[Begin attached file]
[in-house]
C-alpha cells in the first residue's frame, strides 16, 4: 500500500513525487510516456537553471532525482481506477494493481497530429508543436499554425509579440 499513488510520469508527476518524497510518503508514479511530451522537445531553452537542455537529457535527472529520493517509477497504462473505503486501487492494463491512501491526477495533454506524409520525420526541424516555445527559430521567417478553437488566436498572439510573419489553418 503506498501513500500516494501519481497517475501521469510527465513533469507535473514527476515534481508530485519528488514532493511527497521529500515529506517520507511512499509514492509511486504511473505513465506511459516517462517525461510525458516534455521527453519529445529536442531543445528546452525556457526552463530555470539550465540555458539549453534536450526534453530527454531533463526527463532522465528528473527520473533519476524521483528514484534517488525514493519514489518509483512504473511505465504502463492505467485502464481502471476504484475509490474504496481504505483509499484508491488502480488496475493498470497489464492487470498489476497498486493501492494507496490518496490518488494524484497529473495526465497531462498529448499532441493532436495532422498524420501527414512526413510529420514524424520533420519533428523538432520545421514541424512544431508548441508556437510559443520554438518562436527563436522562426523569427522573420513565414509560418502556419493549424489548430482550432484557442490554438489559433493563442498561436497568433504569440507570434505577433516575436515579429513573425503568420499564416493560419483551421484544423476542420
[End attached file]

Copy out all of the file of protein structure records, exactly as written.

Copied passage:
[in-house]
C-alpha cells in the first residue's frame, strides 16, 4: 500500500513525487510516456537553471532525482481506477494493481497530429508543436499554425509579440 499513488510520469508527476518524497510518503508514479511530451522537445531553452537542455537529457535527472529520493517509477497504462473505503486501487492494463491512501491526477495533454506524409520525420526541424516555445527559430521567417478553437488566436498572439510573419489553418 503506498501513500500516494501519481497517475501521469510527465513533469507535473514527476515534481508530485519528488514532493511527497521529500515529506517520507511512499509514492509511486504511473505513465506511459516517462517525461510525458516534455521527453519529445529536442531543445528546452525556457526552463530555470539550465540555458539549453534536450526534453530527454531533463526527463532522465528528473527520473533519476524521483528514484534517488525514493519514489518509483512504473511505465504502463492505467485502464481502471476504484475509490474504496481504505483509499484508491488502480488496475493498470497489464492487470498489476497498486493501492494507496490518496490518488494524484497529473495526465497531462498529448499532441493532436495532422498524420501527414512526413510529420514524424520533420519533428523538432520545421514541424512544431508548441508556437510559443520554438518562436527563436522562426523569427522573420513565414509560418502556419493549424489548430482550432484557442490554438489559433493563442498561436497568433504569440507570434505577433516575436515579429513573425503568420499564416493560419483551421484544423476542420